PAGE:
Every year, on this day for the past… I don’t know, five or so years I’ve known about this holiday, I’ve took some time to stop and reflect on this little difference we have, and my gratitude for the fact that it doesn’t keep us apart. I can’t imagine not being with my husband because of some stupid law, and people who thought us loving each other was wrong. Just because of our genetics… How we look. Isn’t that ridiculous?

I’m sure back in the 1950 and 60s people were afraid, and they didn’t understand how mixed-races marriages would affect their lives, and their families, schools. Would their kids grow up thinking interracial marriage was ok and normal? Was that what they wanted?

Fear holds us back. Hatred, misunderstanding, and lack of empathy pushing those who love each other away from one another, instead of spending more time just loving one another.

interracial family photos

So how does my interracial family celebrate Loving Day? We don’t throw a big party or bake a cake (though that’s an idea I’m sure my kids would get on board with) we just take some time to talk about the past, the present, and the future. Specifically with families like ours, and other families striving to be.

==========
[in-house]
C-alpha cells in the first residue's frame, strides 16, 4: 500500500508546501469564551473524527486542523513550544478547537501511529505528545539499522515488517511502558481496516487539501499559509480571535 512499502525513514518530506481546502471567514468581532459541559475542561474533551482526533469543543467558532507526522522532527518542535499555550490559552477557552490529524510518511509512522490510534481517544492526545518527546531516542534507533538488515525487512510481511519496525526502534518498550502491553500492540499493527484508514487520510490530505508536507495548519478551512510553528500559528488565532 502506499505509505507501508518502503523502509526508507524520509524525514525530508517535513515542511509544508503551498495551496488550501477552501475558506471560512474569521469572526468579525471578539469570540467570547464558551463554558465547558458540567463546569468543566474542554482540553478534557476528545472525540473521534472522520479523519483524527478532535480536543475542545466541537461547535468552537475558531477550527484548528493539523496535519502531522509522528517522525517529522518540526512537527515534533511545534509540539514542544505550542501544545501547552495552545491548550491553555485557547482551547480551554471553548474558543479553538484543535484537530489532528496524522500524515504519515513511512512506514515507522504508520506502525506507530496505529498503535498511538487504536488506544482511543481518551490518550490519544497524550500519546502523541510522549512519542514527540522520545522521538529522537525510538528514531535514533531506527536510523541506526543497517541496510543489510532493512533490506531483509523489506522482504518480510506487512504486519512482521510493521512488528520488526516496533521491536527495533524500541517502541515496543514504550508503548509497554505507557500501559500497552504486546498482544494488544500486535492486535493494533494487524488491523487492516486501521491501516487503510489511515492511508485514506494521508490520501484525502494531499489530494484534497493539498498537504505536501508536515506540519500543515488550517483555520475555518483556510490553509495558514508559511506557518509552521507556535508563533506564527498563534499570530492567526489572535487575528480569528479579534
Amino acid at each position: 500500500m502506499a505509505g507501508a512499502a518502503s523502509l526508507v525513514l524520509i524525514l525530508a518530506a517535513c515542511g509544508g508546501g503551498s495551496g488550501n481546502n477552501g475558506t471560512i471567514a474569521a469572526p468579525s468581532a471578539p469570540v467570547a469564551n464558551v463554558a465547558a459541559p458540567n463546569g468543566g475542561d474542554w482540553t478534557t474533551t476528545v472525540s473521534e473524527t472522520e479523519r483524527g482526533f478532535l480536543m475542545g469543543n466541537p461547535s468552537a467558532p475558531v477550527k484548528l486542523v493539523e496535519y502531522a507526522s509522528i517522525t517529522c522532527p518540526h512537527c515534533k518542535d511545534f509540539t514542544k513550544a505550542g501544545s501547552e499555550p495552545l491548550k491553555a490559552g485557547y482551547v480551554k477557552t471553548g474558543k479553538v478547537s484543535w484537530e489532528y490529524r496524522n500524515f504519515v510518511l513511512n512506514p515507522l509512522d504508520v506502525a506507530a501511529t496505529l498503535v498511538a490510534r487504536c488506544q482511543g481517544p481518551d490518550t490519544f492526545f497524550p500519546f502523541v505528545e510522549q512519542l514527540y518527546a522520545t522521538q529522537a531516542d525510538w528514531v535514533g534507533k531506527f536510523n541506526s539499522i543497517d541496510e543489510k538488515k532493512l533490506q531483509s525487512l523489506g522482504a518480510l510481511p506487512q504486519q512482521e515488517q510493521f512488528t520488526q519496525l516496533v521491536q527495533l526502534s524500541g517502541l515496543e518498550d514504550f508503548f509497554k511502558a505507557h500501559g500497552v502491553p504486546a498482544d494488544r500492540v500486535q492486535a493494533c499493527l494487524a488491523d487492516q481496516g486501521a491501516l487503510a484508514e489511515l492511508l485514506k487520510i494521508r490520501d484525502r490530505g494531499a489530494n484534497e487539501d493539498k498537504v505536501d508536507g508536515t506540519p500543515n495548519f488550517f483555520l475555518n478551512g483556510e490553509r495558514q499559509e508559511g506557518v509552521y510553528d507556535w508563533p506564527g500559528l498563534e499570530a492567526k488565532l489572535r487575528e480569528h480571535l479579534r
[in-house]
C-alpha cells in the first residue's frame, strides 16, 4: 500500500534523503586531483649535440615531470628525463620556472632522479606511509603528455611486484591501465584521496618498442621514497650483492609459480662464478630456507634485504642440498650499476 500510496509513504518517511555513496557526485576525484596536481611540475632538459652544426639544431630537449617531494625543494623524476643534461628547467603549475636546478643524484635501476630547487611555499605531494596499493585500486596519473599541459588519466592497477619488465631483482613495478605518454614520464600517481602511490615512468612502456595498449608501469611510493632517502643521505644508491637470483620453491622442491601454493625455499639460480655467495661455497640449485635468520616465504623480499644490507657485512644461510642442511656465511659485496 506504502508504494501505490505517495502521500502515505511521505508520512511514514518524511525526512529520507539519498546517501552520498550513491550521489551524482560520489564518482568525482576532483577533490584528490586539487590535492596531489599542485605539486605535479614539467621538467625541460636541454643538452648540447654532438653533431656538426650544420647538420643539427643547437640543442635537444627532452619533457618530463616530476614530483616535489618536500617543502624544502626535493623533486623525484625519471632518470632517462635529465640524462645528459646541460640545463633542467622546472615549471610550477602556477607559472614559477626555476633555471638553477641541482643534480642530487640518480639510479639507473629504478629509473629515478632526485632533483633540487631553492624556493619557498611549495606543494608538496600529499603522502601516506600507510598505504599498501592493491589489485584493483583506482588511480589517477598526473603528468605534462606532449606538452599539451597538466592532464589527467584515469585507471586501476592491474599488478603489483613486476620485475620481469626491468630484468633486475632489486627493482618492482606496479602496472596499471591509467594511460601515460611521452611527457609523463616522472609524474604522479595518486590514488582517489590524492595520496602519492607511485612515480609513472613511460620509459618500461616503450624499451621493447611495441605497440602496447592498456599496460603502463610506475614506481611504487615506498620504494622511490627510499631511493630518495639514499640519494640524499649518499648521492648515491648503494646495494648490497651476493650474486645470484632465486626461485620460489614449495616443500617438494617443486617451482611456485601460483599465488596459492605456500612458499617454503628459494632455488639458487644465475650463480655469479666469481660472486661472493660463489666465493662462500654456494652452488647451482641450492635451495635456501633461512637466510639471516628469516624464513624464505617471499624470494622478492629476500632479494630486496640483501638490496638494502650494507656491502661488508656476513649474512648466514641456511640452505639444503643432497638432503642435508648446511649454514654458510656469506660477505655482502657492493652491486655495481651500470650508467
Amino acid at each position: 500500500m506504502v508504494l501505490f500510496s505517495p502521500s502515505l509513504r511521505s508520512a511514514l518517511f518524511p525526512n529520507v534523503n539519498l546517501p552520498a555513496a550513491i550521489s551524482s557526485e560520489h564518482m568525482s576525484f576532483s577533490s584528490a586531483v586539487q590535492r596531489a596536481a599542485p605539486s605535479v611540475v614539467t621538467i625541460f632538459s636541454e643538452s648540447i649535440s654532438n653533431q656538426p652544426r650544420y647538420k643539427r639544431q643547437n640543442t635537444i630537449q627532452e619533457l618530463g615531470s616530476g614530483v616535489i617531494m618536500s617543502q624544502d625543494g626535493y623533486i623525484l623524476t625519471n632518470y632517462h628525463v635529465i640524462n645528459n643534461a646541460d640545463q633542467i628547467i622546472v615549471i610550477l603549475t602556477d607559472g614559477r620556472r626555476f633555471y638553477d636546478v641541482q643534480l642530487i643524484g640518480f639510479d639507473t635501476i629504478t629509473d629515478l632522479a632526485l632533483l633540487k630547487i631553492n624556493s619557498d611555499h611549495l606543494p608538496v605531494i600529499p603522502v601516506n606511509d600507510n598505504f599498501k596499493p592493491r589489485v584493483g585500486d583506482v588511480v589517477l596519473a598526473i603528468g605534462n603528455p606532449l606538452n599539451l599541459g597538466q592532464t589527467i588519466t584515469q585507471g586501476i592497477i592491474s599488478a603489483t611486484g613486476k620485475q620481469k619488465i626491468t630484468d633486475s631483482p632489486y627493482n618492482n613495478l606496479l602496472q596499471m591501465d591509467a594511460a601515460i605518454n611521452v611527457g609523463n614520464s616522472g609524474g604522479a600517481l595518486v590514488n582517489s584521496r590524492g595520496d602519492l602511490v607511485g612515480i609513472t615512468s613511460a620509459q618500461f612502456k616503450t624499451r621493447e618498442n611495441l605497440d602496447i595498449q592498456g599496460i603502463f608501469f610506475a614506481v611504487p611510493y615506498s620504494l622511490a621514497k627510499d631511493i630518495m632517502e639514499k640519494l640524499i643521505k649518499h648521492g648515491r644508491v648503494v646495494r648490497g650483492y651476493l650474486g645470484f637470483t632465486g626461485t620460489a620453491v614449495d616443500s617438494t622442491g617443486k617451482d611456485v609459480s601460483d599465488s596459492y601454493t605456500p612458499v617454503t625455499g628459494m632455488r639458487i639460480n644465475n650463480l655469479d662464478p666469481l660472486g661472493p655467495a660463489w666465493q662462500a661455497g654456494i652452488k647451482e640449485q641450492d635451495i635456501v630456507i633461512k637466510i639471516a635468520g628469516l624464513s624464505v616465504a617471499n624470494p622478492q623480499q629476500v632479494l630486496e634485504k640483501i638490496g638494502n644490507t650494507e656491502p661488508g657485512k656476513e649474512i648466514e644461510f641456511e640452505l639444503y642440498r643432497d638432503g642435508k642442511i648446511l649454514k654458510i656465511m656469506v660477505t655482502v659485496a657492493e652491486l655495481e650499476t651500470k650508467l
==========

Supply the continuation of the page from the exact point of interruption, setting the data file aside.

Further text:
You don’t need to be in an interracial marriage to celebrate this holiday. It’s something we all can appreciate and share with out families. Looking at how far we’ve come as a people, and how we can continue to do better. I want my kids to lead with love, not hate or fear. I hope we can spread that message together.

interracial family bluebonnets

I’m thankful for the Lovings, as well as the people who backed them up, supported them, and continue to support what they stood for.

I hope you’ll take some time to read a little more about Mildred and Richard Loving and maybe even share the story with your families. You can learn more here and find out about celebrations going on near you.

Happy Loving Day 2015 my friends!

Hi! I’m Jennifer Borget


I'm a part-time journalist, full-time wife and mother striving to make the world a better place and inspiring others to do the same. This is the space where I share my journey in making the most of every day.

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Disney Live Action Movies Ranked and a Free Printable Checklist
5 Reasons to Take Your Kids to a Farmers Market
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Ariel is Black and People are MAD but Here’s Why We are Here for it!
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Why I Let My Kids Watch Dumbo Even Though it’s Pretty Racist